'It’s not too late to use diplomacy to stop Iran from acquiring nuclear military capacity, but time is pressing,' Fillon tells French Jewish association. Chinese FM: Discussing Iran sanctions hinders diplomacy

France will press for “strong sanctions” against Iran at the United Nations with time running out for a political solution to the standoff over its nuclear ambitions, Prime Minister Francois Fillon said on Wednesday.

Iranian Defiance

Full Story

Iranian President Mahmoud Ahmadinejad has said Tehran is ready to send its enriched uranium abroad in exchange for more highly enriched fuel to produce medical isotopes.

But the launch of a satellite rocket on Wednesday has fuelled western fears it is planning to build a nuclear weapon, despite its assurances it seeks only to generate electricity.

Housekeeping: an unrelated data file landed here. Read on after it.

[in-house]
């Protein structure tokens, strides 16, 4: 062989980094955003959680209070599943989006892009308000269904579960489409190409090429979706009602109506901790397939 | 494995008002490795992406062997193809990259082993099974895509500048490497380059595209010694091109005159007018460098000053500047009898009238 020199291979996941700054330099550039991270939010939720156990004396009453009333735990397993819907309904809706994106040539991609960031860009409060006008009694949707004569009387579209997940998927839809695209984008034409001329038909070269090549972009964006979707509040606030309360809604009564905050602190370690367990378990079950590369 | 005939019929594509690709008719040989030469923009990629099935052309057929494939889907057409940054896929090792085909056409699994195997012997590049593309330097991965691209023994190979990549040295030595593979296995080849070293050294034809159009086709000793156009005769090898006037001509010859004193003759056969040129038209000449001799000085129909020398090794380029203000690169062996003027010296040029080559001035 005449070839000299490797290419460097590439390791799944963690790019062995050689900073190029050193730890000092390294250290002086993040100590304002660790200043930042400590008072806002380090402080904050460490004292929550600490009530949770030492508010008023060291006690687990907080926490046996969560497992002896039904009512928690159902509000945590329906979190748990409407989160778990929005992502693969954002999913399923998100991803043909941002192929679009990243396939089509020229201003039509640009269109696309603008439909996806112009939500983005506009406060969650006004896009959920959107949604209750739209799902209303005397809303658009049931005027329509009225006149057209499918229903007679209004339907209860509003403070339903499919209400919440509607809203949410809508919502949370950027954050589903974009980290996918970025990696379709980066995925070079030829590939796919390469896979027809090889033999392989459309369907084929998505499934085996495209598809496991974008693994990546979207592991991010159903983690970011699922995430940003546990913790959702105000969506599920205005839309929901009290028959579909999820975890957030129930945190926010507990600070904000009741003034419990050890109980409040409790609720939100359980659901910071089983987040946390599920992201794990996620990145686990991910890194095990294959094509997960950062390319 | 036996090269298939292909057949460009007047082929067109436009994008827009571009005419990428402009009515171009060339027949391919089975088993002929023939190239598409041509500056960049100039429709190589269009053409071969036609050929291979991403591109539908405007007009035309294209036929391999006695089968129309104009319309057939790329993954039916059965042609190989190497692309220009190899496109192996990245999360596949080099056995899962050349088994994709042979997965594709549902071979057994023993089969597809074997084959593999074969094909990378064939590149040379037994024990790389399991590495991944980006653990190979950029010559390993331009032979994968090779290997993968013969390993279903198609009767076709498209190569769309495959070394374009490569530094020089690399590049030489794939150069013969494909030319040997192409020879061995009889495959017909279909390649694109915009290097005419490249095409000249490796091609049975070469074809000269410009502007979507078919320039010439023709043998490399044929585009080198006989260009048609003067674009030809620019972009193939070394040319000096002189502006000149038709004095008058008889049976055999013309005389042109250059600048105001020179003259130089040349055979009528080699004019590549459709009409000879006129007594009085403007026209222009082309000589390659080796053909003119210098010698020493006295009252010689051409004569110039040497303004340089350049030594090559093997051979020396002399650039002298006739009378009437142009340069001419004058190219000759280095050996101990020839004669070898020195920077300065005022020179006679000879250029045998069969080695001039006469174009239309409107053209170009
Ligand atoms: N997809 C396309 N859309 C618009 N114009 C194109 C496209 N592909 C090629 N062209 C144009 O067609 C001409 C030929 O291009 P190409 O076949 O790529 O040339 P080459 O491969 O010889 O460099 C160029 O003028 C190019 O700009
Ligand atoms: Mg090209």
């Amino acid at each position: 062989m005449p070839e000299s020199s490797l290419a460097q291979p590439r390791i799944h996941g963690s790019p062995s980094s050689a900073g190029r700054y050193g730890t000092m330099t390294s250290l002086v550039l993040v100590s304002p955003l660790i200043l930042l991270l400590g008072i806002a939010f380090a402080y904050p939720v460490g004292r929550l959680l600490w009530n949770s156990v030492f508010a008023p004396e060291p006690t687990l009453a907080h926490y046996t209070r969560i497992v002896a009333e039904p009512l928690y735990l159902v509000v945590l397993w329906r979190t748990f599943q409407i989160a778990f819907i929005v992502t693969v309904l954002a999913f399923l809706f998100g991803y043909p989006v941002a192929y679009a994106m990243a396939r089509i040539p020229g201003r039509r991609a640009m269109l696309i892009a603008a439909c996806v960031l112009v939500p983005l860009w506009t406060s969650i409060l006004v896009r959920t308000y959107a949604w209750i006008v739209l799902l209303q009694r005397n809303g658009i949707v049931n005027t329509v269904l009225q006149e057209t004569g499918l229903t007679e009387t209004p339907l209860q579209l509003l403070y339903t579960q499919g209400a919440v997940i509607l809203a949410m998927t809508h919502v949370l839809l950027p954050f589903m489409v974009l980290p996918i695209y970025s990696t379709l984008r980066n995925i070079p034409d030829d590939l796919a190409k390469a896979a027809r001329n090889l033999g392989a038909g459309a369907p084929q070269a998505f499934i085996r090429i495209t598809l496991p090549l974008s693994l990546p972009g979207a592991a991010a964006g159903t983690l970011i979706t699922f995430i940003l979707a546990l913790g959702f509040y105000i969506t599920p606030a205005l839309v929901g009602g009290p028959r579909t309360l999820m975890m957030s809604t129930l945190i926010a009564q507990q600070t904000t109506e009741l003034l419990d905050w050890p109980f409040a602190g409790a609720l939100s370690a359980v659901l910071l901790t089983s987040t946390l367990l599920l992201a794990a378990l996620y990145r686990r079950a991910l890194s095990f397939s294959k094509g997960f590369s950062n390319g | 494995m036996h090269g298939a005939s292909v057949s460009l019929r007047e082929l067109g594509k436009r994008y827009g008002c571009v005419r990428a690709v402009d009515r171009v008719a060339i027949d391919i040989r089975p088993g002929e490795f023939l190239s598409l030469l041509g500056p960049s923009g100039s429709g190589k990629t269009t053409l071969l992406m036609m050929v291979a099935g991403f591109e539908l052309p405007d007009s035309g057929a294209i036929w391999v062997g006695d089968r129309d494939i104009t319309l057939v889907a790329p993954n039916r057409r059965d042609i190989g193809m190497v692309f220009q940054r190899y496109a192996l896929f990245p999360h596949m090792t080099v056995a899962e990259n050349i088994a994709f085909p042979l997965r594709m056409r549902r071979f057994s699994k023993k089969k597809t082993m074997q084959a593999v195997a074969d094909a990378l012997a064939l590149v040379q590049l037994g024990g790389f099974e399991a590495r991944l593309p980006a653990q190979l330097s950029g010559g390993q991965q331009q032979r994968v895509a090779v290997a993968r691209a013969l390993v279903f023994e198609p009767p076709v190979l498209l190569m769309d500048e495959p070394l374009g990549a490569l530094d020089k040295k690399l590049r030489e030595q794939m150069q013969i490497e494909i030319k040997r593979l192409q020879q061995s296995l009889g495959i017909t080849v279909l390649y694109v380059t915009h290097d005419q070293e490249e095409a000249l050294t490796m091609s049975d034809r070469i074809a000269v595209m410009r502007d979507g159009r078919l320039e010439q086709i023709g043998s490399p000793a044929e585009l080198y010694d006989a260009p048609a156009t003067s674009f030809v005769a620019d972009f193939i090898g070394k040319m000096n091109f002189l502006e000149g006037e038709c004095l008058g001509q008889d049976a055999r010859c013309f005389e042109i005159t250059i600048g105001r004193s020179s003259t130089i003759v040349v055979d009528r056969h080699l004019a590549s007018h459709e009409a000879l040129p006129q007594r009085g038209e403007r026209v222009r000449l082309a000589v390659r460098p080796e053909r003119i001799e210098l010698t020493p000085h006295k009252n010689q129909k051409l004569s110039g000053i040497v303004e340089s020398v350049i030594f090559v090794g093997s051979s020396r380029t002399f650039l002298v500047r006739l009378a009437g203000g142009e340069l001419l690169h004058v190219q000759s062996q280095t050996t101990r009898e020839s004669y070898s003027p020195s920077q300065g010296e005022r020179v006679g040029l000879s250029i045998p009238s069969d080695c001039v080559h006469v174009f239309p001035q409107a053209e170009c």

“The Iranian government has not wanted to accept our offer of dialogue. It has instead rushed forward headlong. So the moment has come to act,” Fillon told a dinner of the French Jewish association Crif.

“I think it’s not too late to use the political process to stop Iran from acquiring a nuclear military capacity, but I acknowledge that time is pressing,” he said.

“We are going to seek the adoption of a new resolution at the United Nations incorporating strong sanctions and the European Union must also accept its responsibilities,” he said.

Fillon’s comments echo remarks from President Nicolas Sarkozy who said last month that the United Nations had to adopt strong measures against Iran to persuade it to start meaningful negotiations over its nuclear program.